All over the country, lives sputtered, flickered, and went out. Japan will never forget March 11, 2011, when a 9.0 magnitude earthquake and tsunami left the country devastated.
Ishinomaki City in Miyagi Prefecture was one of those hit the hardest. As the quake tremors hit the city, waves over 10 meters (33 ft) high surged up from the nearby Kitakamigawa River, killing more than 3,000 people and razing 20,000 homes. Reconstruction has been slow during the last five years, with governmental officials misappropriating restoration funds to push whaling and tourism instead of rebuilding the Ishinomaki community.
Recently, the community commissioned Koishikawa Architects for a memorial that would remember those lives lost in the great tragedy. This circular fan-shaped monument is built with hundreds of reused stone shingles taken from wrecked building sites, and is meant to stand as a symbol for dispersing prayers throughout the country. The Japanese believe firmly in praying for the dead, to guide their lost souls to a gentler fate and keep them from turning into vengeful spirits.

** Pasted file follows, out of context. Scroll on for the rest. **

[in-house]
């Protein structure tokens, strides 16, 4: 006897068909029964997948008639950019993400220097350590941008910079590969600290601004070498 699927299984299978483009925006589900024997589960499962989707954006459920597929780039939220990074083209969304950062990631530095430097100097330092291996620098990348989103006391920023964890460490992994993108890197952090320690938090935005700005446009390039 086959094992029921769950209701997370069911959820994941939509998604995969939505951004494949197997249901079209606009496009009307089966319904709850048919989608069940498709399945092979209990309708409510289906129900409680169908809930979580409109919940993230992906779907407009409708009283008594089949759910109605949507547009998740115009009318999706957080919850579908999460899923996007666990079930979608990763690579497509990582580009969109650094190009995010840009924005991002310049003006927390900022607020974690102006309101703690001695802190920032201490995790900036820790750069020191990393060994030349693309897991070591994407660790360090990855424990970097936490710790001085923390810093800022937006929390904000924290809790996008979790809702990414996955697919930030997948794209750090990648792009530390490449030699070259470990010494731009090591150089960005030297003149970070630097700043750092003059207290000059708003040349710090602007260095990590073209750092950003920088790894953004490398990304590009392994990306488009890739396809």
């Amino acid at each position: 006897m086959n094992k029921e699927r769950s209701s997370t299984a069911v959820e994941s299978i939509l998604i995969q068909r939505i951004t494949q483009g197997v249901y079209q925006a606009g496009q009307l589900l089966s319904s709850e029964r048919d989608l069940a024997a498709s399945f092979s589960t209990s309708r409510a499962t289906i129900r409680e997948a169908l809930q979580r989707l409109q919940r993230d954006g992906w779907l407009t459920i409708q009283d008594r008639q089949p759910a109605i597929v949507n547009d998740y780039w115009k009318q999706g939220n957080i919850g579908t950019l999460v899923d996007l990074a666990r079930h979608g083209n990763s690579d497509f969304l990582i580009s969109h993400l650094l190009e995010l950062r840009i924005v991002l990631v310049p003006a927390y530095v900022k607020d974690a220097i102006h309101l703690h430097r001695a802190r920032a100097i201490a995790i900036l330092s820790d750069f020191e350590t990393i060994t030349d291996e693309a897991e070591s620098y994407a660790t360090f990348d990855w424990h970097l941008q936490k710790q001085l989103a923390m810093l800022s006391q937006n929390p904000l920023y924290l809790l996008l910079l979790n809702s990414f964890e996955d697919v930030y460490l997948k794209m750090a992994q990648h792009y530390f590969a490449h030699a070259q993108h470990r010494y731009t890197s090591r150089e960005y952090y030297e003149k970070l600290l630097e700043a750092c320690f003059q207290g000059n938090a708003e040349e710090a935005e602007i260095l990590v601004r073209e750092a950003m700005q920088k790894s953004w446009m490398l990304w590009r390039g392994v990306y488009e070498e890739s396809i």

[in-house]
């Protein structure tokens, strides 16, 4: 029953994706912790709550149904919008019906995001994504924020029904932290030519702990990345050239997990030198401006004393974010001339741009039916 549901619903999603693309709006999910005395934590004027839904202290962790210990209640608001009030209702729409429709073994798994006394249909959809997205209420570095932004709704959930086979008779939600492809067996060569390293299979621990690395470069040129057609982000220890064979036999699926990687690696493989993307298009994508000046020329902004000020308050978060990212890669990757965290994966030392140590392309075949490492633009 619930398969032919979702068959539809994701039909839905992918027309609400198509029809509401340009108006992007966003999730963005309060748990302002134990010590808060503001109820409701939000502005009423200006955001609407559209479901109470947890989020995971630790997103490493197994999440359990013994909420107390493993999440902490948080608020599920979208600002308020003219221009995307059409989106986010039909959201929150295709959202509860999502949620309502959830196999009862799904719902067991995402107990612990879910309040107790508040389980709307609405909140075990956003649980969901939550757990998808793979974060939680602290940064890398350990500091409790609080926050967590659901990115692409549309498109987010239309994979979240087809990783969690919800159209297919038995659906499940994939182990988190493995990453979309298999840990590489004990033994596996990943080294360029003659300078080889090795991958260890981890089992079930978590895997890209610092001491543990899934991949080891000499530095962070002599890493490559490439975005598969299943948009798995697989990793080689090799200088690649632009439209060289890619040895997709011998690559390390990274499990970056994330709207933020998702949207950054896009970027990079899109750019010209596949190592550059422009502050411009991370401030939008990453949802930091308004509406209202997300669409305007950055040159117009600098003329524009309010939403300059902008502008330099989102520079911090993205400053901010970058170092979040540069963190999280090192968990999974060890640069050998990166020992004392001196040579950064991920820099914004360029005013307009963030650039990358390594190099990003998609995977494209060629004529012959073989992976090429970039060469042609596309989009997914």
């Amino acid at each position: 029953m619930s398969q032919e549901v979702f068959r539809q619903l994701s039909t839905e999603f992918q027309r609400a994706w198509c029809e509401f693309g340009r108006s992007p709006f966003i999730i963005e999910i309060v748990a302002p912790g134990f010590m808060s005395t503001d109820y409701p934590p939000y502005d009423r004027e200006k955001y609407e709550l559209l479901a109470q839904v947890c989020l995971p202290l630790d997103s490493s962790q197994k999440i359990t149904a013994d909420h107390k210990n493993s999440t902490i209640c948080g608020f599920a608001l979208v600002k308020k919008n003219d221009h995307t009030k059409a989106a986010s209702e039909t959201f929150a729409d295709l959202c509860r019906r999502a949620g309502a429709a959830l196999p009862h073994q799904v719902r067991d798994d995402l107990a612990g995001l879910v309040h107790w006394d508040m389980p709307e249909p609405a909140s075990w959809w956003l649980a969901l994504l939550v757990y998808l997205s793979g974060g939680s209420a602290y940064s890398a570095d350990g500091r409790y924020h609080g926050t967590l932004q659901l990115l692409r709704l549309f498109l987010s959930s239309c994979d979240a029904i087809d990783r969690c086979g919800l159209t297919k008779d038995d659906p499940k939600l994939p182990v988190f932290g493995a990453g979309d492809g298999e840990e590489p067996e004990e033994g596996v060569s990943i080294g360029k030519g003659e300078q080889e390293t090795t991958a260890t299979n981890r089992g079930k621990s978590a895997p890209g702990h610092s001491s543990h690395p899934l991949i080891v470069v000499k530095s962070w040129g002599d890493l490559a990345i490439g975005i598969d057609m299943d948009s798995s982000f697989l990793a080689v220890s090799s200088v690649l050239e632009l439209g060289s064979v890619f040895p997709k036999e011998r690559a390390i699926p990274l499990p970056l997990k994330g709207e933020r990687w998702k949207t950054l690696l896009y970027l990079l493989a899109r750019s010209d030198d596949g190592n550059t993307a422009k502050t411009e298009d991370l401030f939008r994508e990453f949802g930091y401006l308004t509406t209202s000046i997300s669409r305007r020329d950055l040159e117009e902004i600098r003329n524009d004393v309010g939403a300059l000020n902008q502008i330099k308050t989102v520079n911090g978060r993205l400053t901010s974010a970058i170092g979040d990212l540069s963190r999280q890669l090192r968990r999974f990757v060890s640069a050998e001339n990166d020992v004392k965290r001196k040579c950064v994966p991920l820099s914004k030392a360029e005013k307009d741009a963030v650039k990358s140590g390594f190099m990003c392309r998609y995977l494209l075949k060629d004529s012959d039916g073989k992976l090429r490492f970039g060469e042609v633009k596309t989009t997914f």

Each stone memorializes a single deceased Ishinomaki community member. A concave stainless steel plate at the memorial’s center is etched with a map of eastern Japan. Standing before the memorial, visitors can send their prayers out towards the entirety of eastern Japan, honoring deceased family members, friends, and strangers who have shared the same loss.